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Genet Epidemiol. 2010 Feb;34(2):133-9. doi: 10.1002/gepi.20442.

Shades of gray: a comparison of linkage disequilibrium between Hutterites and Europeans.

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Department of Human Genetics, The University of Chicago, Illinois, USA.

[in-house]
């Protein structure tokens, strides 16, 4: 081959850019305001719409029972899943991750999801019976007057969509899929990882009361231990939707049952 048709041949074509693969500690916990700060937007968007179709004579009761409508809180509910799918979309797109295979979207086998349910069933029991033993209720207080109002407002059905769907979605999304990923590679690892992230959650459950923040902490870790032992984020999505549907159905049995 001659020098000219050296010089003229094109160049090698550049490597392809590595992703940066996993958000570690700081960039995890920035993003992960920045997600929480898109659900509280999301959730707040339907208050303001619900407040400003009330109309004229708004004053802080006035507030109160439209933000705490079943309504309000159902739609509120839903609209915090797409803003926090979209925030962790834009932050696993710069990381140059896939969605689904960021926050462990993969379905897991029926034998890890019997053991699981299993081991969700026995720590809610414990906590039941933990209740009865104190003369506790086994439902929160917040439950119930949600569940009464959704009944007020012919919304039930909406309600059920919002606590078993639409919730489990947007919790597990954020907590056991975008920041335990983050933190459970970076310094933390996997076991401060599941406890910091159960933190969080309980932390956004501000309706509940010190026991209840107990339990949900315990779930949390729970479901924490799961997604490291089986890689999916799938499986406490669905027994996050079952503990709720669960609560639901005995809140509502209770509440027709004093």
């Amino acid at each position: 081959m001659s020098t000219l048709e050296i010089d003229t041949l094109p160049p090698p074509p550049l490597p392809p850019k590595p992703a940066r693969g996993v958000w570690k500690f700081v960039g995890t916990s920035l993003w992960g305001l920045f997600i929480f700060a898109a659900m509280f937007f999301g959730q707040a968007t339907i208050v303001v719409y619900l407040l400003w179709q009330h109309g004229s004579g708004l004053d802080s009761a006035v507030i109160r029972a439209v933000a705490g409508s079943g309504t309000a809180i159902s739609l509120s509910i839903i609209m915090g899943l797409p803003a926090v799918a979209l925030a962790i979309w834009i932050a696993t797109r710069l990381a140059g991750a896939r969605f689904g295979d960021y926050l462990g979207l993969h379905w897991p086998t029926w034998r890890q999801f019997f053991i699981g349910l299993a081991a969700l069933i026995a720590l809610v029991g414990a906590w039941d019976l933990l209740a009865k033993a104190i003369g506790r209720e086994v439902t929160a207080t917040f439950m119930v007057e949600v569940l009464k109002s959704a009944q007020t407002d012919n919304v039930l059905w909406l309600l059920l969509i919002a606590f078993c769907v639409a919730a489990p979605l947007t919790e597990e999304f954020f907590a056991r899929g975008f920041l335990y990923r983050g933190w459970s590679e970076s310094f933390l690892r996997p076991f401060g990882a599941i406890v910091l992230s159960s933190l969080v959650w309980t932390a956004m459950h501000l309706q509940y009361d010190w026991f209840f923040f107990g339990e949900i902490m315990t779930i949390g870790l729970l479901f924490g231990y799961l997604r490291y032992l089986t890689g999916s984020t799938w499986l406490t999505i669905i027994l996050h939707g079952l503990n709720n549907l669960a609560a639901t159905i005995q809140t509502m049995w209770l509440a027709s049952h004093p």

Founder or isolated populations have advantages for genetic studies due to decreased genetic and environmental heterogeneity. However, whereas longer-range linkage disequilibrium (LD) in these populations is expected to facilitate gene localization, extensive LD may actually limit the ability for gene discovery. The North American Hutterite population is one of the best characterized young founder populations and members of this isolate have been the subjects of our studies of complex traits, including fertility, asthma and cardiovascular disease, for >20 years. Here, we directly assess the patterns and extent of global LD using single nucleotide polymorphism genotypes with minor allele frequencies (MAFs) > or =5% from the Affymetrix GeneChip Mapping 500 K array in 60 relatively unrelated Hutterites and 60 unrelated Europeans (HapMap CEU). Although LD among some marker pairs extends further in the Hutterites than in Europeans, the pattern of LD and MAF are surprisingly similar. These results indicate that (1) identifying disease genes should be no more difficult in the Hutterites than in outbred European populations, (2) the same common susceptibility alleles for complex diseases should be present in the Hutterites and outbred European populations, and (3) imputation algorithms based on HapMap CEU should be applicable to the Hutterites.

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